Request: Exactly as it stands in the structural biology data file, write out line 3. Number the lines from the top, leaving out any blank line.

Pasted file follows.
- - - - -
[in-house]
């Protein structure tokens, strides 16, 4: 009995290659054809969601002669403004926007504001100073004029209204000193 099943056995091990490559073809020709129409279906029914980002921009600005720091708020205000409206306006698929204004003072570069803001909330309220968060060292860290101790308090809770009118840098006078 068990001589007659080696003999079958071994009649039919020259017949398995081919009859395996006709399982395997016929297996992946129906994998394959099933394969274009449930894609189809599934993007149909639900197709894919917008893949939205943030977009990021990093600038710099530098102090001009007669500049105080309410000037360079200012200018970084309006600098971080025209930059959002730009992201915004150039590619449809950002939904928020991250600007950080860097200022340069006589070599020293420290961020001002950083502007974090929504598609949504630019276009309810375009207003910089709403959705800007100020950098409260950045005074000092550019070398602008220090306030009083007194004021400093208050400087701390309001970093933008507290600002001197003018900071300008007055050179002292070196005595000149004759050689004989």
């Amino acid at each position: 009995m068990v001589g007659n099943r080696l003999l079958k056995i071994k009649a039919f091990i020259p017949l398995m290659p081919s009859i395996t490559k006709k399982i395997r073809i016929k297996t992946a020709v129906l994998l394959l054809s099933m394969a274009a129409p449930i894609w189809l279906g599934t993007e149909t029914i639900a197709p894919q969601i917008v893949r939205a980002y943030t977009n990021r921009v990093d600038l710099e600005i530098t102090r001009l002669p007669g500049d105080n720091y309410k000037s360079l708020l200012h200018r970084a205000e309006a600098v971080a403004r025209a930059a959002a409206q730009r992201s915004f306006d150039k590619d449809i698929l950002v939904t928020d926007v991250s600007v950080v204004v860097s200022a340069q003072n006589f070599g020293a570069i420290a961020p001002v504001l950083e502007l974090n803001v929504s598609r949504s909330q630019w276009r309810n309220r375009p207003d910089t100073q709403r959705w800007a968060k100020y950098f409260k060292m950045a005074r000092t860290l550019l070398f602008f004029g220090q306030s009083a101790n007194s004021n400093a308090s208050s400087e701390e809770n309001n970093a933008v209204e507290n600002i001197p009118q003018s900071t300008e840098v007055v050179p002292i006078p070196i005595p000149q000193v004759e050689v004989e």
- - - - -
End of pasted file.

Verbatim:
């Amino acid at each position: 009995m068990v001589g007659n099943r080696l003999l079958k056995i071994k009649a039919f091990i020259p017949l398995m290659p081919s009859i395996t490559k006709k399982i395997r073809i016929k297996t992946a020709v129906l994998l394959l054809s099933m394969a274009a129409p449930i894609w189809l279906g599934t993007e149909t029914i639900a197709p894919q969601i917008v893949r939205a980002y943030t977009n990021r921009v990093d600038l710099e600005i530098t102090r001009l002669p007669g500049d105080n720091y309410k000037s360079l708020l200012h200018r970084a205000e309006a600098v971080a403004r025209a930059a959002a409206q730009r992201s915004f306006d150039k590619d449809i698929l950002v939904t928020d926007v991250s600007v950080v204004v860097s200022a340069q003072n006589f070599g020293a570069i420290a961020p001002v504001l950083e502007l974090n803001v929504s598609r949504s909330q630019w276009r309810n309220r375009p207003d910089t100073q709403r959705w800007a968060k100020y950098f409260k060292m950045a005074r000092t860290l550019l070398f602008f004029g220090q306030s009083a101790n007194s004021n400093a308090s208050s400087e701390e809770n309001n970093a933008v209204e507290n600002i001197p009118q003018s900071t300008e840098v007055v050179p002292i006078p070196i005595p000149q000193v004759e050689v004989e």